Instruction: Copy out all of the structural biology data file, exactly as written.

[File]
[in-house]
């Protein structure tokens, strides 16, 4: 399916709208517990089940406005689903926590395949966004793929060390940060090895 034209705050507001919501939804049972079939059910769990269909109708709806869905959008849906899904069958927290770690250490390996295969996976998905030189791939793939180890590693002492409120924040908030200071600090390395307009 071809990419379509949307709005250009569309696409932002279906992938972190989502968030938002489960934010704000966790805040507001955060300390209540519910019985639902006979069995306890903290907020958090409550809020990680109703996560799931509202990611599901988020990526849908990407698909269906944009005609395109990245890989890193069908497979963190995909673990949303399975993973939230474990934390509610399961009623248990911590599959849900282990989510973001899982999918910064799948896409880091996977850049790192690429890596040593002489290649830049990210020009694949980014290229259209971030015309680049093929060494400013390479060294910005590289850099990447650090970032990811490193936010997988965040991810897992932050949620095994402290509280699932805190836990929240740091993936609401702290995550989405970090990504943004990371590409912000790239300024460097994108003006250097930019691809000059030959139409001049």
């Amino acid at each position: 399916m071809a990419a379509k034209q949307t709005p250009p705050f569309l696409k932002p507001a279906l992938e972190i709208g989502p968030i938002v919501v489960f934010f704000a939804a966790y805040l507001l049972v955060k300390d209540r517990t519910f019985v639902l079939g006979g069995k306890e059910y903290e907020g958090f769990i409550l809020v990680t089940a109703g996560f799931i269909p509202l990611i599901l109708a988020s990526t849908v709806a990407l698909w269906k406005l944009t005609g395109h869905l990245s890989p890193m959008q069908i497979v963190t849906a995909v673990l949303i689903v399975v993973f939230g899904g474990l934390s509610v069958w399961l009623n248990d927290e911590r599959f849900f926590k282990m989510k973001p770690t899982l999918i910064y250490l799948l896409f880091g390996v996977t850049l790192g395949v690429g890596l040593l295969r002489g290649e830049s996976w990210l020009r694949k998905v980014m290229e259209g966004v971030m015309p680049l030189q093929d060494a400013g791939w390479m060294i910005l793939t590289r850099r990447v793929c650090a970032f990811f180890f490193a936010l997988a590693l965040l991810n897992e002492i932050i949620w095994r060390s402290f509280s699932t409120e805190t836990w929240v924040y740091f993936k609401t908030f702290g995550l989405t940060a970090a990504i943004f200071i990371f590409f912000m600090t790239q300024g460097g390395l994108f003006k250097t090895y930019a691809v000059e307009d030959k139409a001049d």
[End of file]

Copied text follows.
[in-house]
């Protein structure tokens, strides 16, 4: 399916709208517990089940406005689903926590395949966004793929060390940060090895 034209705050507001919501939804049972079939059910769990269909109708709806869905959008849906899904069958927290770690250490390996295969996976998905030189791939793939180890590693002492409120924040908030200071600090390395307009 071809990419379509949307709005250009569309696409932002279906992938972190989502968030938002489960934010704000966790805040507001955060300390209540519910019985639902006979069995306890903290907020958090409550809020990680109703996560799931509202990611599901988020990526849908990407698909269906944009005609395109990245890989890193069908497979963190995909673990949303399975993973939230474990934390509610399961009623248990911590599959849900282990989510973001899982999918910064799948896409880091996977850049790192690429890596040593002489290649830049990210020009694949980014290229259209971030015309680049093929060494400013390479060294910005590289850099990447650090970032990811490193936010997988965040991810897992932050949620095994402290509280699932805190836990929240740091993936609401702290995550989405970090990504943004990371590409912000790239300024460097994108003006250097930019691809000059030959139409001049």
């Amino acid at each position: 399916m071809a990419a379509k034209q949307t709005p250009p705050f569309l696409k932002p507001a279906l992938e972190i709208g989502p968030i938002v919501v489960f934010f704000a939804a966790y805040l507001l049972v955060k300390d209540r517990t519910f019985v639902l079939g006979g069995k306890e059910y903290e907020g958090f769990i409550l809020v990680t089940a109703g996560f799931i269909p509202l990611i599901l109708a988020s990526t849908v709806a990407l698909w269906k406005l944009t005609g395109h869905l990245s890989p890193m959008q069908i497979v963190t849906a995909v673990l949303i689903v399975v993973f939230g899904g474990l934390s509610v069958w399961l009623n248990d927290e911590r599959f849900f926590k282990m989510k973001p770690t899982l999918i910064y250490l799948l896409f880091g390996v996977t850049l790192g395949v690429g890596l040593l295969r002489g290649e830049s996976w990210l020009r694949k998905v980014m290229e259209g966004v971030m015309p680049l030189q093929d060494a400013g791939w390479m060294i910005l793939t590289r850099r990447v793929c650090a970032f990811f180890f490193a936010l997988a590693l965040l991810n897992e002492i932050i949620w095994r060390s402290f509280s699932t409120e805190t836990w929240v924040y740091f993936k609401t908030f702290g995550l989405t940060a970090a990504i943004f200071i990371f590409f912000m600090t790239q300024g460097g390395l994108f003006k250097t090895y930019a691809v000059e307009d030959k139409a001049d």